Since 14 November 2019, cases of ASF in wild boar have also been detected in western Poland (voivodeships Lebuski, Dolnośląskie and Wielkopolskie). The first outbreaks occurred around 80 kilometres away from the German-Polish border. Further cases have occurred since then (most recently in the end of December 2019) and the detection sites of wild boar found dead closest to the German-Polish border are now approximately 20 to 30 kilometres away (as of 3 January 2020).
The Federal Ministry of Food and Agriculture (BMEL) has been in continuous contact with both the German federal states and the competent Polish authorities for a long time. German and Polish official veterinarians met on 13 December 2019 and agreed, among other things, on the establishment of risk zones of at least 8 to 15 kilometres on both sides of the border within which hunting activities should be carried out in such a way that they do not lead to an intensification of wild boar movements.
To date, ASF hasn’t occurred in Germany.
However, there is always a risk that the disease will spread to other EU countries due to the high infection pressure. An incursion of ASF into Germany would have severe implications for the animals as well as for the economy. An incursion into the wild boar population would be critical, since possibilities to control the disease are limited.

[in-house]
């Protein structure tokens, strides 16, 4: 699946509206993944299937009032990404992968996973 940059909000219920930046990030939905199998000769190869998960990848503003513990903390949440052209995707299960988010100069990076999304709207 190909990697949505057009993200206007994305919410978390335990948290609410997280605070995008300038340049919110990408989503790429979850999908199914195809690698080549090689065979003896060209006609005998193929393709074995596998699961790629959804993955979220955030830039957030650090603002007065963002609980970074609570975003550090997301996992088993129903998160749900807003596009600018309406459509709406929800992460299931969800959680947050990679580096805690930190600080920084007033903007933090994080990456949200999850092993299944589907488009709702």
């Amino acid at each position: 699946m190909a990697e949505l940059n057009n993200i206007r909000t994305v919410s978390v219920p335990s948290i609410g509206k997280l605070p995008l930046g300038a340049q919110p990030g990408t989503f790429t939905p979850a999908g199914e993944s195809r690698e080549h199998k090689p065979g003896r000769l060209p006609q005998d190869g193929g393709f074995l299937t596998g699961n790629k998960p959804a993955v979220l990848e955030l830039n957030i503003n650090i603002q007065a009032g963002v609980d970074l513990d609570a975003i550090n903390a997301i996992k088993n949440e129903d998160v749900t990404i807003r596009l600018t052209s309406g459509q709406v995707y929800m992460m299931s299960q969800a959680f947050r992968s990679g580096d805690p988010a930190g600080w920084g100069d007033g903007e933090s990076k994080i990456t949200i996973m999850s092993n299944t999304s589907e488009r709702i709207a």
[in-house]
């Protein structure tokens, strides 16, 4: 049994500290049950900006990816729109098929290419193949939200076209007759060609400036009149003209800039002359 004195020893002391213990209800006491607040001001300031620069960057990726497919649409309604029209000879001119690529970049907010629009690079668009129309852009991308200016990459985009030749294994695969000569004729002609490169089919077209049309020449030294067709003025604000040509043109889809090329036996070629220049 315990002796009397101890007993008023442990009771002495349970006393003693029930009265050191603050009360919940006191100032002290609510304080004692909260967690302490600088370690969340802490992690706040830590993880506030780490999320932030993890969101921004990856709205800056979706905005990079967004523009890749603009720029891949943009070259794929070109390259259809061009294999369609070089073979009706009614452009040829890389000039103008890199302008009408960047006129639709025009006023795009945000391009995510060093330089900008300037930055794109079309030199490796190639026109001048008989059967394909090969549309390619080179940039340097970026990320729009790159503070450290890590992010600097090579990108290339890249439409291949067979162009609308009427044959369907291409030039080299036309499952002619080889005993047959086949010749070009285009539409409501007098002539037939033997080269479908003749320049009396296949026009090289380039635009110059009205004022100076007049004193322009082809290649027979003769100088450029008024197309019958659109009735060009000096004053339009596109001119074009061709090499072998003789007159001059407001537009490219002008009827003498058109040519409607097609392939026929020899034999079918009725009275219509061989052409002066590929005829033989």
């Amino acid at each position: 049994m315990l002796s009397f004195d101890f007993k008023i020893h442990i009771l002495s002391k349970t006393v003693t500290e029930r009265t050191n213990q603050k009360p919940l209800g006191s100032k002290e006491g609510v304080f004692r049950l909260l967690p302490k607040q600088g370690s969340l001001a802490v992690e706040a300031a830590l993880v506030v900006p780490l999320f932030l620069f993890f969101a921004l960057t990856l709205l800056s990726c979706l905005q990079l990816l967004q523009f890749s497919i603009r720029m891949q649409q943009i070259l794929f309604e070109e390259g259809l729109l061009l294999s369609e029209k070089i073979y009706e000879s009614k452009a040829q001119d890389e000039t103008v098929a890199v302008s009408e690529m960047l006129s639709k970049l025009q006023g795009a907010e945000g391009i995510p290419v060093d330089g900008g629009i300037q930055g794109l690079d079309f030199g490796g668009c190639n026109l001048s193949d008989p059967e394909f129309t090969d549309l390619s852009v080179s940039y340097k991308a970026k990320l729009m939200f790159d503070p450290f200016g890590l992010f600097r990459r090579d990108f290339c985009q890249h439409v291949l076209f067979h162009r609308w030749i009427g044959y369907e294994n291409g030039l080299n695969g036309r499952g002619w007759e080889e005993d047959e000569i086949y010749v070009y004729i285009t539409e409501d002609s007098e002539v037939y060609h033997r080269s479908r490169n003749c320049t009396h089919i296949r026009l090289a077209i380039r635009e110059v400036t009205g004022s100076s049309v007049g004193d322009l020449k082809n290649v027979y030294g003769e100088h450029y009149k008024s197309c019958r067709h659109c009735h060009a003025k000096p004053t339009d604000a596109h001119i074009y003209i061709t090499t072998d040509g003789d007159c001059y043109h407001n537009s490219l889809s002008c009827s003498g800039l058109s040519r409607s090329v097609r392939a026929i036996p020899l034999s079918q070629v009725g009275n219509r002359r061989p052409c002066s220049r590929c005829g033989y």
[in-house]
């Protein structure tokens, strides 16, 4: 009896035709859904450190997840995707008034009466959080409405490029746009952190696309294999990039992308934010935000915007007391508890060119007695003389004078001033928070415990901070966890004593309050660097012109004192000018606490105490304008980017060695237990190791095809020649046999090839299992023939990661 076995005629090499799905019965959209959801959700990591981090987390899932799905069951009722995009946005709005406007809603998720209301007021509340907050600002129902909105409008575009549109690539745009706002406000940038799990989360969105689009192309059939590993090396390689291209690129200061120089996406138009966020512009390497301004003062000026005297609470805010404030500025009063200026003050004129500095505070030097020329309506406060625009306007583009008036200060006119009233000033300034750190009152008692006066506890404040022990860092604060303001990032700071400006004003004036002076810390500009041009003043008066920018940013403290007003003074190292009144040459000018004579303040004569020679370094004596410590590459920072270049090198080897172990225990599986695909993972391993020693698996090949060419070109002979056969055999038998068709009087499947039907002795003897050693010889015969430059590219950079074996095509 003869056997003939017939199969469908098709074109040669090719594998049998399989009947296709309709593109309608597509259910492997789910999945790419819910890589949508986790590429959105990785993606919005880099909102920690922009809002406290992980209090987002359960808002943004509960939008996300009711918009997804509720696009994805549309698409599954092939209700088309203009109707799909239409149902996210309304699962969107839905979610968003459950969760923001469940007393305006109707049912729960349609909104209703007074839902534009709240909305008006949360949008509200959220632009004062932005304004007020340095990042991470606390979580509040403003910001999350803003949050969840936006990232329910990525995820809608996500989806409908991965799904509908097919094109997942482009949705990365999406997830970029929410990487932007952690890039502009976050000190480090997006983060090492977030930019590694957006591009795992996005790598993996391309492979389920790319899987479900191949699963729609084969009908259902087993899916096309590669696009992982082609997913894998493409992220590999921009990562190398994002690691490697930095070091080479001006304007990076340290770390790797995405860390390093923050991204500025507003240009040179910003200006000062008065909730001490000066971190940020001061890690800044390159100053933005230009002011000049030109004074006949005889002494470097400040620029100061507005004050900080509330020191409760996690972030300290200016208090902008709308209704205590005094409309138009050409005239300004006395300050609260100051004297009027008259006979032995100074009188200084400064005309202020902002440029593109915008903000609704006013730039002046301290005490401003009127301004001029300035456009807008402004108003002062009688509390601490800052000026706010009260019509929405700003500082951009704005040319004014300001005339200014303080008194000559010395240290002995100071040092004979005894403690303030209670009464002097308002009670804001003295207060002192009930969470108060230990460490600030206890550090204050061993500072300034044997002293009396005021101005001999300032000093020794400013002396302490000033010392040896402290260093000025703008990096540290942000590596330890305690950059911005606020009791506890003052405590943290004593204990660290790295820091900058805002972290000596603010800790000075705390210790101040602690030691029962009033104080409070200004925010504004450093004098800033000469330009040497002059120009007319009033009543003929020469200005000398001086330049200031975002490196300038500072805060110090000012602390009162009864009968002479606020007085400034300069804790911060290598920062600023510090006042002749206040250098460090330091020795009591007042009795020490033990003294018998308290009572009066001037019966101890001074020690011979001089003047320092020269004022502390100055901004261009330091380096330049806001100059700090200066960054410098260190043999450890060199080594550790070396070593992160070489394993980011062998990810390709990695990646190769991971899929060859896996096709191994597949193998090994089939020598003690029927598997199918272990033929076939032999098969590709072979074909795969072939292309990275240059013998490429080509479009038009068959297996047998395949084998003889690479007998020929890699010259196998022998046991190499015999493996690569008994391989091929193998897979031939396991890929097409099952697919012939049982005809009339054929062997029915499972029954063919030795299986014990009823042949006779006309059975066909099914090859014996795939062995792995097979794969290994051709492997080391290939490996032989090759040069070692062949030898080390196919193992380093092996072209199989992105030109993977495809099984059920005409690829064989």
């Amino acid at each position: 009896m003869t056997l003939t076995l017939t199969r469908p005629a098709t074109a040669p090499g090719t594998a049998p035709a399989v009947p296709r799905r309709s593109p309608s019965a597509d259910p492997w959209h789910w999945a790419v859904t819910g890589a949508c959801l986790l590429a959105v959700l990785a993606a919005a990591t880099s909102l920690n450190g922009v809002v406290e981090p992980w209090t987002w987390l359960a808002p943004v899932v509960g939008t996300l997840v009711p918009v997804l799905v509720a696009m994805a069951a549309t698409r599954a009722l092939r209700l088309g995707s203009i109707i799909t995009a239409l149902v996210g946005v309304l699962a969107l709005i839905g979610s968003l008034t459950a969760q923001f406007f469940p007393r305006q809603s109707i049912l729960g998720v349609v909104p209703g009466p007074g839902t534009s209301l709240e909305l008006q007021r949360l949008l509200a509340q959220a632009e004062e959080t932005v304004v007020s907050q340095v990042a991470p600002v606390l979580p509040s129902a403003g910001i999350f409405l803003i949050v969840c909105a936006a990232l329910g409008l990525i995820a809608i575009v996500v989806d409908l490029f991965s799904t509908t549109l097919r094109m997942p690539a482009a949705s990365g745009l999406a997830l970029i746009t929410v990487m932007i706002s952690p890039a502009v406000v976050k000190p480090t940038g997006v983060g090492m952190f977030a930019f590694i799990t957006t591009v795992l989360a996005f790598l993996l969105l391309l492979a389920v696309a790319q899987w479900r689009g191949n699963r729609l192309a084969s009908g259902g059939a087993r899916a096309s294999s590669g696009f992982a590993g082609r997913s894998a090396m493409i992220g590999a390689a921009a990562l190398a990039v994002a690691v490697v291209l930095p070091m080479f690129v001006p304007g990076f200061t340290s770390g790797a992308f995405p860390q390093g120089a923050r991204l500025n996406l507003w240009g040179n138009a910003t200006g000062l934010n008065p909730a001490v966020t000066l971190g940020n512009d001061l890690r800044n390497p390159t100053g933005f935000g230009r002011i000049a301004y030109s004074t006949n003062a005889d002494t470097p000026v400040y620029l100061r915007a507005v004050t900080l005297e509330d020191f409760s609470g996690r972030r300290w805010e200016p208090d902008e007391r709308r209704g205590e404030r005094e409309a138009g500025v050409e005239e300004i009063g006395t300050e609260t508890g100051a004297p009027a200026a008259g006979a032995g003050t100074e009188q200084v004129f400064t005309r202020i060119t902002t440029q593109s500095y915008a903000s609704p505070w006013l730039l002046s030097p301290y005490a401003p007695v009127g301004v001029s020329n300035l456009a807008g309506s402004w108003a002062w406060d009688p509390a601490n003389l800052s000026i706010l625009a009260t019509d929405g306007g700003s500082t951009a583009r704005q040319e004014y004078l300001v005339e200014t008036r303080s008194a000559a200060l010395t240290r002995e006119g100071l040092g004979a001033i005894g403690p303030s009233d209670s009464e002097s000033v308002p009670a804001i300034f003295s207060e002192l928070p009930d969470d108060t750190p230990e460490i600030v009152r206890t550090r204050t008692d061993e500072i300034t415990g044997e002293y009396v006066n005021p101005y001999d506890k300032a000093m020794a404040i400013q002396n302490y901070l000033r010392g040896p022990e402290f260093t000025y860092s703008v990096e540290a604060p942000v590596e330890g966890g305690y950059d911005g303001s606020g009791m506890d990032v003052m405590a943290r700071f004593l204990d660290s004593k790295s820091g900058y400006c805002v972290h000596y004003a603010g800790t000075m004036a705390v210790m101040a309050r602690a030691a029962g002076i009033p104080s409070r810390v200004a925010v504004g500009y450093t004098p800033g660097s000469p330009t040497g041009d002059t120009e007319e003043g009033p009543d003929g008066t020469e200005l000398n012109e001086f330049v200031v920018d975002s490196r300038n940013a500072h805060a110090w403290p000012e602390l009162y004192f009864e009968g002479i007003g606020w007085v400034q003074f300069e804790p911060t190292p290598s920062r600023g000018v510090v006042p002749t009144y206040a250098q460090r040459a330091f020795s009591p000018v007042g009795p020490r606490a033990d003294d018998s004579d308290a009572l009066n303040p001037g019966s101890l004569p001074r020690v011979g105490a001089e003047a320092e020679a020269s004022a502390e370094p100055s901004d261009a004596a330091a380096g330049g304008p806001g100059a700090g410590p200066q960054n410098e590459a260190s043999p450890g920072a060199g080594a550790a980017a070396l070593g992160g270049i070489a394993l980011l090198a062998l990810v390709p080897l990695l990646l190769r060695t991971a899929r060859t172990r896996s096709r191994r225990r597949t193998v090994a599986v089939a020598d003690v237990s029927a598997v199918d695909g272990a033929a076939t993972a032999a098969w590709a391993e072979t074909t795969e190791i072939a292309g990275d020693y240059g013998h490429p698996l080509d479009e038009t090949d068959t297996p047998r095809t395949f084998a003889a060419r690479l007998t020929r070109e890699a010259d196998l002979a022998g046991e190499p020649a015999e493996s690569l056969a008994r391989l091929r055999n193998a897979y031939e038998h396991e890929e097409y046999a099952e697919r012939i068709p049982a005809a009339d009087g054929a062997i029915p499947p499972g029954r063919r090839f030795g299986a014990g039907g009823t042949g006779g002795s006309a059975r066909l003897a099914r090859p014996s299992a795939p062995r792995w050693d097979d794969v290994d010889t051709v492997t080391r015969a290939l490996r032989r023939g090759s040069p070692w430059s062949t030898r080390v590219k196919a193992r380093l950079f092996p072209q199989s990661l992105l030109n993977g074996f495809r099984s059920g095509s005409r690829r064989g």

Since August 2018 there have been reports about a massive presence of ASF in China. Moldova, Russia and Ukraine also continue to report cases. ASF was also detected in other Asian countries.
ASF: Precaution takes centre stage
The BMEL is in close contact with the Länder and the relevant associations; existing information and monitoring measures have been intensified and are regularly adapted to the situation. The BMEL has also once again been proactive in raising awareness among the general public, hunters and farmers, in particular pig farmers, Eastern European workers and travellers, including through intensified press work. In addition, the BMEL is committed to a lively exchange with the competent authorities of Belgium, the Netherlands and Luxembourg with regard to ASF.
A functioning early detection of possible introductions into Germany places high demands on pig farmers, veterinarians and hunters in order to give the animal disease as little time as possible for further spread in case of an outbreak.
Since 2014, the risk of transmitting ASF via virus-containing foodstuffs has been pointed out to travellers and truck drivers entering Germany by means of posters in several languages put up in motorway rest areas and car parks, with a focus being placed on motorways of the East-West route. In addition, the veterinary authorities of the Länder were requested to hand out information leaflets to harvest workers from Eastern Europe.
These measures were extended in 2017: Posters have now also been put up along rural roads in the area close to the borders with Poland and the Czech Republic. Employees of the Federal Office for Goods Transport also handed out flyers to truck drivers.